the Moray Firth towards Fort George and Ardersier. The sun was
shining and the sea blue.
Thankfully the next part of the ramble was on the flat as we headed
east along the road. We soon turned off the road onto another
forestry track, down hill this time for a short while, before
turning off onto a bike trail through two well positioned rocks
which the scooters fitted though with inches to spare.
This track was bumpy and uphill and not very wide in some places
proving challenging for both the walkers and the scooters. Once we
reached the top we were welcomed by more wonderful views of the
Firth, this time looking out at Whiteness point and down towards
To our left we were surprised to see the Rosemarkie Transmitter
looking rather small in comparison to what we expected and on the
same level as ourselves. We really had come a long way up! The wind
however at the top was pretty chilly and when the rain started we
wondered if we might take off over the sea ourselves. Thankfully the
sun soon came back out. After a welcome break and a few photos and
snacks we headed back down the bumpy track. We met two very
surprised looking mountain bikers on our way down, who kindly waited
and let us all past.
Continuing downhill on the main forestry track we reached our lunch
spot giving more splendid views over the Firth. The sun was shining
and although we had been buffeted by a cold wind and rain at the
previous resting point, were lucky that for now it was calm and
warm. Very much 4 seasons in one day! From Fort George we could
hear the firing range and the "bangs" coming over the Firth
reminding us that the Fort was not merely just something beautiful
to look at across the water.
After lunch we headed back up the forestry track passing many
lovely wild flowers and heathers. Large toadstools peeked out from
under the trees, a mass of many bright colours.
The wind was blowing again and the sky looked threatening but
thankfully we made it back to the cars without getting soaked.
However I am not sure if all the ramblers were so lucky as moments
after we shut the door on the car the heavens opened again.
A great ramble and good time had, and proof that scooters can go
places you never thought they could !
Jean & Emma
Tain Hill Ramble - 19th August 2011
met first at the Glenmorangie distillery for the use of their
toilets then a short drive to the Forestry Commission car park for
the start of our ramble.
ramble at Tain Hill was really good and took us on a forest track to
the top of the hill. It was a lovely sunny day with just enough
breeze to keep most of the midges away. The views were quite
spectacular over the Dornoch Firth and beyond. We had a picnic at
the top then meandered down on another path having to traverse
across gullies using a portable ramp ably manned by Martin.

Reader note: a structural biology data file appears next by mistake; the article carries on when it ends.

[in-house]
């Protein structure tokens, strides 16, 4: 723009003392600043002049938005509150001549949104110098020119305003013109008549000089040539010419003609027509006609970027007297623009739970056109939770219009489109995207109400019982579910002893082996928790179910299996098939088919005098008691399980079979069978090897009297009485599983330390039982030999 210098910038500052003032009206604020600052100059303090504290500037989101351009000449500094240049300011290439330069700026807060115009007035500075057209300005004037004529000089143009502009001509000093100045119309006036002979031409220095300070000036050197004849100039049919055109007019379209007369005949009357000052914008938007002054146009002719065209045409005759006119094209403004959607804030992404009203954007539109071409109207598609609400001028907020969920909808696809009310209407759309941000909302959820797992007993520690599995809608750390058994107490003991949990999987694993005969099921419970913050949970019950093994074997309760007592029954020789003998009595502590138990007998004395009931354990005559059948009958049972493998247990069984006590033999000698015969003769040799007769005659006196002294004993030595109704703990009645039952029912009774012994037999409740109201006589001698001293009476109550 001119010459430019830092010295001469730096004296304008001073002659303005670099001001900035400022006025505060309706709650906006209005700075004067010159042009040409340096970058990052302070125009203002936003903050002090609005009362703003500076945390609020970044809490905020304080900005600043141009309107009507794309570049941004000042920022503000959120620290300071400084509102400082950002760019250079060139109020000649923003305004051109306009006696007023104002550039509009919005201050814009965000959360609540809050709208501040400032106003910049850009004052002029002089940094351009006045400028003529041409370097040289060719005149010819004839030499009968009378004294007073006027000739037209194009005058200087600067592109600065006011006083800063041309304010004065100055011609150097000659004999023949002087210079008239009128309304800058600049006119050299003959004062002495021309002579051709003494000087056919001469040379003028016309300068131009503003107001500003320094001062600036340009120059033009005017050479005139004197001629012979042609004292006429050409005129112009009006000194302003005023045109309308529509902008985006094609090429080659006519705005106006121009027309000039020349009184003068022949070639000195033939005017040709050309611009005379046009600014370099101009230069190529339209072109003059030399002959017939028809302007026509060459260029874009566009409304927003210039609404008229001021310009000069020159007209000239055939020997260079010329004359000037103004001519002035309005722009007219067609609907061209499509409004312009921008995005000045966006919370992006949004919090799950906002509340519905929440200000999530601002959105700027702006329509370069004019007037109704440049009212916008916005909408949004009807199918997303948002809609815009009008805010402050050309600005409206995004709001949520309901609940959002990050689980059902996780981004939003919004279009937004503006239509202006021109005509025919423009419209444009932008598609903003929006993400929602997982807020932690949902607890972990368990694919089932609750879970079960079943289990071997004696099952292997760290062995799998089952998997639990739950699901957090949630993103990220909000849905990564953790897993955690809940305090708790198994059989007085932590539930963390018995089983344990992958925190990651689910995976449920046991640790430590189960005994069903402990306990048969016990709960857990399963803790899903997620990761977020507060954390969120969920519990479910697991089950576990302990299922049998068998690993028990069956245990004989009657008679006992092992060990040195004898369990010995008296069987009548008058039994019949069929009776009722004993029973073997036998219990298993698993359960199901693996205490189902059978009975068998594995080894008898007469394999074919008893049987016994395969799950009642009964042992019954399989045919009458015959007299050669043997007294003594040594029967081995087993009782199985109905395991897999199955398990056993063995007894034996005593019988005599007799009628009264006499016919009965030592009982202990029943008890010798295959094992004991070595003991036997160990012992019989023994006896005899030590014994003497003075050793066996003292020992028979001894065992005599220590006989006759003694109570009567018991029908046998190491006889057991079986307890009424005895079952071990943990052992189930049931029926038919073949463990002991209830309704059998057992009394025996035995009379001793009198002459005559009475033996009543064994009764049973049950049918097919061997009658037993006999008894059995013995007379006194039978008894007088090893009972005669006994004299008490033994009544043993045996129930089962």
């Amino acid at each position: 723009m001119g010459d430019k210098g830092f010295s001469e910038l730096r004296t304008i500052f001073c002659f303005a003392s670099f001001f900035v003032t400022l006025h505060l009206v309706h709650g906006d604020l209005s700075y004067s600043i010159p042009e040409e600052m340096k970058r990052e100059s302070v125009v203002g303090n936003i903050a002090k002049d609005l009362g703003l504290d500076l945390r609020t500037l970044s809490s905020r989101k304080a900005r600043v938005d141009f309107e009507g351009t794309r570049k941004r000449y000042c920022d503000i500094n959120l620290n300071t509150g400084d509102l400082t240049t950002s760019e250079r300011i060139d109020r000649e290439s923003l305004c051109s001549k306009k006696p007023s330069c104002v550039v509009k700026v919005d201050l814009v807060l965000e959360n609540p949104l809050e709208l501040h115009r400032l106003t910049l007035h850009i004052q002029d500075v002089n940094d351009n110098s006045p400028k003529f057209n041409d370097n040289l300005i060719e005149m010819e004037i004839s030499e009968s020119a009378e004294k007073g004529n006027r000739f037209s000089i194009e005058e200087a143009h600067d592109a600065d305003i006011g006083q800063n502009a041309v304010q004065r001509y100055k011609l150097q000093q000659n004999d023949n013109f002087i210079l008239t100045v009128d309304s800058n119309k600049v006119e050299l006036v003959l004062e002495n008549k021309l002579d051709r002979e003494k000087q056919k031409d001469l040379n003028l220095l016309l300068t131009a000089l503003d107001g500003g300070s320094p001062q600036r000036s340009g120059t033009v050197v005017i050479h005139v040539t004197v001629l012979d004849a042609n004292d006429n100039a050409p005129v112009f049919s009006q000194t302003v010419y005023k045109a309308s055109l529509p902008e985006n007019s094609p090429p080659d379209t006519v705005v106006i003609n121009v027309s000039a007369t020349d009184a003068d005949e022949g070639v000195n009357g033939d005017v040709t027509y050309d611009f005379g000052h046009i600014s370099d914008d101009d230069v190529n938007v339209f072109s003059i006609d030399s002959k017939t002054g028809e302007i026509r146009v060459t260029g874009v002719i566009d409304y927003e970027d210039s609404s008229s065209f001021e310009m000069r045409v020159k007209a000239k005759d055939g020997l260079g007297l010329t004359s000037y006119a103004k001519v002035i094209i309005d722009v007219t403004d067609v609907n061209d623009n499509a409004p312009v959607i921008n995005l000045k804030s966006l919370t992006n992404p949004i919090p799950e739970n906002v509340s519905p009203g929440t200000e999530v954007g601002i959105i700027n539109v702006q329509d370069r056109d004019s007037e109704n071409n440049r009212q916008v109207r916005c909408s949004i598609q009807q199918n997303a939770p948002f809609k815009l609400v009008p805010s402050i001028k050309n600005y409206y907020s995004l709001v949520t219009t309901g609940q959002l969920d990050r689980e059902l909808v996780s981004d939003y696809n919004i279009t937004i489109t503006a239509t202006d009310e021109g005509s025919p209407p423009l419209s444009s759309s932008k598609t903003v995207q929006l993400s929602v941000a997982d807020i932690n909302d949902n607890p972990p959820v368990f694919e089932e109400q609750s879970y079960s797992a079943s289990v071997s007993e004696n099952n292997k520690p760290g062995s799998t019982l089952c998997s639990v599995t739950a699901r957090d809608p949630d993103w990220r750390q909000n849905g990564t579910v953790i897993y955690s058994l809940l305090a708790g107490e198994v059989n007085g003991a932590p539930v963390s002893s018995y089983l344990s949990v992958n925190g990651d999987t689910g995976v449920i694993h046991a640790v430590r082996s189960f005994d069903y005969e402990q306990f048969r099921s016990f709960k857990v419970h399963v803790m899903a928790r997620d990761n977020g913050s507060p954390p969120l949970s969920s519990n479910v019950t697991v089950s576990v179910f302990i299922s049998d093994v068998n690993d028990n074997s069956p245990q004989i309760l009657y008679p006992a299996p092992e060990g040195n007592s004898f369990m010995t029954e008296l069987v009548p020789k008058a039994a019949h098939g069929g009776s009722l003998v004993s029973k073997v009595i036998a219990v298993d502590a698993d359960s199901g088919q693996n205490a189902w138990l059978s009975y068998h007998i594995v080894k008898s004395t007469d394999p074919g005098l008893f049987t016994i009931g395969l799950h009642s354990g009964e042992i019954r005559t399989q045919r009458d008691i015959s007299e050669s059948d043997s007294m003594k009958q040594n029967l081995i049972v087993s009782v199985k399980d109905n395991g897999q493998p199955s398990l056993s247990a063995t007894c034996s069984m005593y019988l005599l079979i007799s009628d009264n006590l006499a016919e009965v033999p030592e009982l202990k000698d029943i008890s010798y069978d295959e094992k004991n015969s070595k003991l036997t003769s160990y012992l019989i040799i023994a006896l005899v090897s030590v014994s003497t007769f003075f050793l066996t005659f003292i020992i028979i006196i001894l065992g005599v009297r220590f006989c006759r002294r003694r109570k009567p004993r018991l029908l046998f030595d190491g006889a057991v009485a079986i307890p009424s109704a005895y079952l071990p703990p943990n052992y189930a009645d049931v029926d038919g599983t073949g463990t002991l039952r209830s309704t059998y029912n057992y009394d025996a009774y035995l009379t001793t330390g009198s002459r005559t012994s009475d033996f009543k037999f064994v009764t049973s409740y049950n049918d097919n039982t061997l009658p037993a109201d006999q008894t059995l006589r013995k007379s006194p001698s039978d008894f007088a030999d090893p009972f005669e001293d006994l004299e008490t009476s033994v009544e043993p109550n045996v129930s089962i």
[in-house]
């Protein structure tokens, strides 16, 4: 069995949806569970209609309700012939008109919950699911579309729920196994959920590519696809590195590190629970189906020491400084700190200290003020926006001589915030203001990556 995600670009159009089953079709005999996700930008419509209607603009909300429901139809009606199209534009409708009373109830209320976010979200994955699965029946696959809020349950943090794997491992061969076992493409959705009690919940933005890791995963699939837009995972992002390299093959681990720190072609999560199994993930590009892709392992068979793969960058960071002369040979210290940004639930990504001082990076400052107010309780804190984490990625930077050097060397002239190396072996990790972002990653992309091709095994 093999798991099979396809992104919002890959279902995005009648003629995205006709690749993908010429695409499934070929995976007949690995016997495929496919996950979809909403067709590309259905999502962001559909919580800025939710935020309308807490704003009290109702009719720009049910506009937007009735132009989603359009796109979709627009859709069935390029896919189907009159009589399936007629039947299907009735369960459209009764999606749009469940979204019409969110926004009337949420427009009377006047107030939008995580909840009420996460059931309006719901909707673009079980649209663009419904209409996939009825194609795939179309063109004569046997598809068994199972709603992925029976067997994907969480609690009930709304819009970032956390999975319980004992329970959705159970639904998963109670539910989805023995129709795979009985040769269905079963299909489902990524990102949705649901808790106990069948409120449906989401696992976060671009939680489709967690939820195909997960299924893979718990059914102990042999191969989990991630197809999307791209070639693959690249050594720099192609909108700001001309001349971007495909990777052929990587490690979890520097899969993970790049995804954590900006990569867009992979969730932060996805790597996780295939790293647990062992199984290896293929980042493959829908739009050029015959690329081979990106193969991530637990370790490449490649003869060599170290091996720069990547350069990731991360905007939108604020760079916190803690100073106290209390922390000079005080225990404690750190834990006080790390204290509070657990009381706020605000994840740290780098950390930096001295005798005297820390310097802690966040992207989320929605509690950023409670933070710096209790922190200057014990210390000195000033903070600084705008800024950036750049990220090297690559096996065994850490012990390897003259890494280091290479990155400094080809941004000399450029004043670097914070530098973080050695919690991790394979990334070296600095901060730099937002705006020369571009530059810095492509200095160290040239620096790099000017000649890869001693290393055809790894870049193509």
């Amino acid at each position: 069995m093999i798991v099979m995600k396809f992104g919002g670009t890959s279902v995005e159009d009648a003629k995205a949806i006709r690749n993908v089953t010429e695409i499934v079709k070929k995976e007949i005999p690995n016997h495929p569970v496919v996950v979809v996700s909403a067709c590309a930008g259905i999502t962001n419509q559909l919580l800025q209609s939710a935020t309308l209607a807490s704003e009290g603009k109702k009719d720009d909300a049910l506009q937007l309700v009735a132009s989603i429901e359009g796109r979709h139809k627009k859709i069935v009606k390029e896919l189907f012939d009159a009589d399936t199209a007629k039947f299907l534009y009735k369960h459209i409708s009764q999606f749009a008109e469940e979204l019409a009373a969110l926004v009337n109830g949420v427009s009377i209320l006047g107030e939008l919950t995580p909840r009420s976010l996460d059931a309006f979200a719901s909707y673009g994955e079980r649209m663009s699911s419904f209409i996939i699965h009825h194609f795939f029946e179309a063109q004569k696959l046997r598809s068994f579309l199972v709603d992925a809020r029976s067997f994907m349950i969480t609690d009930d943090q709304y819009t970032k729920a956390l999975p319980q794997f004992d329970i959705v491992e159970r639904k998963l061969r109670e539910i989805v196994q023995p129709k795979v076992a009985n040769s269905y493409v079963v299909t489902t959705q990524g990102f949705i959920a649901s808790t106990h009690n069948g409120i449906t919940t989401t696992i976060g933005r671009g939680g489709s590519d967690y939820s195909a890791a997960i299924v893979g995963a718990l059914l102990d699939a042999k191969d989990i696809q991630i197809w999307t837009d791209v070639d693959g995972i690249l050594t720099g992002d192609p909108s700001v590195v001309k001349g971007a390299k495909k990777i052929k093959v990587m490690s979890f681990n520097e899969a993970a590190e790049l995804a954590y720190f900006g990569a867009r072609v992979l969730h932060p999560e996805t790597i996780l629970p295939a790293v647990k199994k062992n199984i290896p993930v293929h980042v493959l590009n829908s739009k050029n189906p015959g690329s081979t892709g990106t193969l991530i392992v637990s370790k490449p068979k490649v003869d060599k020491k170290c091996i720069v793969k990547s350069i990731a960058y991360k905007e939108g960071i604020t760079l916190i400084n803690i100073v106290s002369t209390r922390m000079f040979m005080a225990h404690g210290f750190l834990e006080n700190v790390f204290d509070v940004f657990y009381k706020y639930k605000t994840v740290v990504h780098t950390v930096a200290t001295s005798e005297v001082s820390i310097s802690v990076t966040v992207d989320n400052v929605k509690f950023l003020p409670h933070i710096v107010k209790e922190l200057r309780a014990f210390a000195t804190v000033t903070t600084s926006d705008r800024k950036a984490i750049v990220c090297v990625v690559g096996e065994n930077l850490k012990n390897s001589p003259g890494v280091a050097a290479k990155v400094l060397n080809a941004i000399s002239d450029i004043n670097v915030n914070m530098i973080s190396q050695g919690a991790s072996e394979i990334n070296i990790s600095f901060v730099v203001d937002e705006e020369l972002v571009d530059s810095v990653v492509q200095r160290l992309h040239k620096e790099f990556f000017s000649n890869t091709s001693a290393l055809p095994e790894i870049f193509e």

finished our day having enjoyable refreshments at the Storehouse
restaurant at Foulis where
Juliette showed us how to eat an enormous meringue. Thanks to the
organisers for a very enjoyable day out.
Lochluichart Estate 20th July 2011
There was a good turnout on a good day with Ed and Linda’s
grandsons, Calum and Aden joining us too. This ramble was new to
most of us and was most interesting. It was on a good paved road
which gradually climbed out of open pinewoods on one side and spruce
plantation on the other, coming out onto a broad valley with a river
running through it.
We spotted numbered bird boxes on some pine
trees, a large wooden crow trap set half way up the hillside and
many lovely wild flowers and plants, e.g. orchids, bog asphodel,
bell heather, bog myrtle and even white heather growing near our
picnic spot. Just below the ridge ran a pipeline which we realised
was collecting lots of water from the catchment area we were walking
through, hence the very low level in the river and burns. We had a
lovely walk amidst magnificent mountainous scenery.
Glen Cannich 4th July 2011
It was a lovely sunny day when 14
intrepid ramblers met at the large layby off the single track road
that runs up Glen Cannich. Having mounted our trusty scooters,
Martin gave us a talk on what the Forestry Commission were doing in
the area, removing the non- indigenous trees from the hillside. Then
we made our slow way up the forestry track following the River
Cannich and admiring the beautiful views and wild flowers. Martin
pointed out the Scots pine that were left and the birch which would
now hopefully seed and regenerate. We stopped for our sandwiches
at the ford on the river where the lorries had removed the logs.
After sustenance some of us went
further to see if we were at the head of the small lochan. The track
went on and on so we turned back when we could see mountains nearer
the west coast . We returned to the cars and dispersed having had a
really lovely day. To spoil it my friend ‘s car had a puncture on
our way home outside the Loch Ness Experience. Some helpful lads
changed the wheel to let us on our way.
Roseisle Forest 21st June 2011
This was I feel an excellent choice for a ramble! We had the best
of both worlds in both a seaside and forest walk. Roseisle is in an
area steeped in history with the ancient Pictish fort village of
Burghead within sight and for the moment RAF Kinloss (supposed to be
closing soon). Further round the coast at the village of Findhorn,
when the mist cleared, we could see the wind turbines that power the
Findhorn foundation, a community of let’s just say ‘ecological
people’ who try and live without some of the trappings of modern
The forest was very pleasant for the scooters and I had the
privilege of using our guest scooter, the much talked about Tramper.
Wow what a wagon, larger wheels so you can motor up steeper hills
and through sand, it was very easy to get carried away.......!
We enjoyed our lunch by the sea, and in June you would think
wonderful, but somebody forgot to tell the sun!!! Never mind, it was
enjoyed by us all if we could find a seat! Sadly the original ones